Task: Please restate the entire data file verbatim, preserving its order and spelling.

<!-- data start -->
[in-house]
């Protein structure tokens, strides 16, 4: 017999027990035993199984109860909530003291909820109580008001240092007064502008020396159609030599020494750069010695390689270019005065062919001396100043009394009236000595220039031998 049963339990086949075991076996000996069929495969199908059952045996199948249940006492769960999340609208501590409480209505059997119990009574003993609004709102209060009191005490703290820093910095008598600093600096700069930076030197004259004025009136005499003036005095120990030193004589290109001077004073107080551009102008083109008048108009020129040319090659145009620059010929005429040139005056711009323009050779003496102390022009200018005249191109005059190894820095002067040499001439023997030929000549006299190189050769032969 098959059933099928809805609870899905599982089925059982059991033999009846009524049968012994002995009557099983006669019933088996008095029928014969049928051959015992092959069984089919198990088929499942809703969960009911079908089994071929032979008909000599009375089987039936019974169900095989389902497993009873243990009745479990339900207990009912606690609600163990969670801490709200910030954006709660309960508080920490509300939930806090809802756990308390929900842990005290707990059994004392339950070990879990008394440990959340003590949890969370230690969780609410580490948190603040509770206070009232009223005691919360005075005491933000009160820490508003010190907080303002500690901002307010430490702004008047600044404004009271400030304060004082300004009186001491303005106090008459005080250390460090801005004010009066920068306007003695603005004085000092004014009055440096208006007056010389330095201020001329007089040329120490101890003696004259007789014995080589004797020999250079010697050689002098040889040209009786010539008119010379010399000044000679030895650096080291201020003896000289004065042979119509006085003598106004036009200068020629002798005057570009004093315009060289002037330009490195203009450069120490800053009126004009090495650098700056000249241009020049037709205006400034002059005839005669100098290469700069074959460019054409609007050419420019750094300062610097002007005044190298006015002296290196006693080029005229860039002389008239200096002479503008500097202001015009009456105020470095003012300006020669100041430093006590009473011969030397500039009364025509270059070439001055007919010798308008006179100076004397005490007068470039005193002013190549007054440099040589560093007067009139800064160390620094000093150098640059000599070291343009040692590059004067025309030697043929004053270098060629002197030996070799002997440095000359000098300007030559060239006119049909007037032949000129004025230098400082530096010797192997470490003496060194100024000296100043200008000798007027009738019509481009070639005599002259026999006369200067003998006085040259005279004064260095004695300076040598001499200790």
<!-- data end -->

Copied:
[in-house]
């Protein structure tokens, strides 16, 4: 017999027990035993199984109860909530003291909820109580008001240092007064502008020396159609030599020494750069010695390689270019005065062919001396100043009394009236000595220039031998 049963339990086949075991076996000996069929495969199908059952045996199948249940006492769960999340609208501590409480209505059997119990009574003993609004709102209060009191005490703290820093910095008598600093600096700069930076030197004259004025009136005499003036005095120990030193004589290109001077004073107080551009102008083109008048108009020129040319090659145009620059010929005429040139005056711009323009050779003496102390022009200018005249191109005059190894820095002067040499001439023997030929000549006299190189050769032969 098959059933099928809805609870899905599982089925059982059991033999009846009524049968012994002995009557099983006669019933088996008095029928014969049928051959015992092959069984089919198990088929499942809703969960009911079908089994071929032979008909000599009375089987039936019974169900095989389902497993009873243990009745479990339900207990009912606690609600163990969670801490709200910030954006709660309960508080920490509300939930806090809802756990308390929900842990005290707990059994004392339950070990879990008394440990959340003590949890969370230690969780609410580490948190603040509770206070009232009223005691919360005075005491933000009160820490508003010190907080303002500690901002307010430490702004008047600044404004009271400030304060004082300004009186001491303005106090008459005080250390460090801005004010009066920068306007003695603005004085000092004014009055440096208006007056010389330095201020001329007089040329120490101890003696004259007789014995080589004797020999250079010697050689002098040889040209009786010539008119010379010399000044000679030895650096080291201020003896000289004065042979119509006085003598106004036009200068020629002798005057570009004093315009060289002037330009490195203009450069120490800053009126004009090495650098700056000249241009020049037709205006400034002059005839005669100098290469700069074959460019054409609007050419420019750094300062610097002007005044190298006015002296290196006693080029005229860039002389008239200096002479503008500097202001015009009456105020470095003012300006020669100041430093006590009473011969030397500039009364025509270059070439001055007919010798308008006179100076004397005490007068470039005193002013190549007054440099040589560093007067009139800064160390620094000093150098640059000599070291343009040692590059004067025309030697043929004053270098060629002197030996070799002997440095000359000098300007030559060239006119049909007037032949000129004025230098400082530096010797192997470490003496060194100024000296100043200008000798007027009738019509481009070639005599002259026999006369200067003998006085040259005279004064260095004695300076040598001499200790």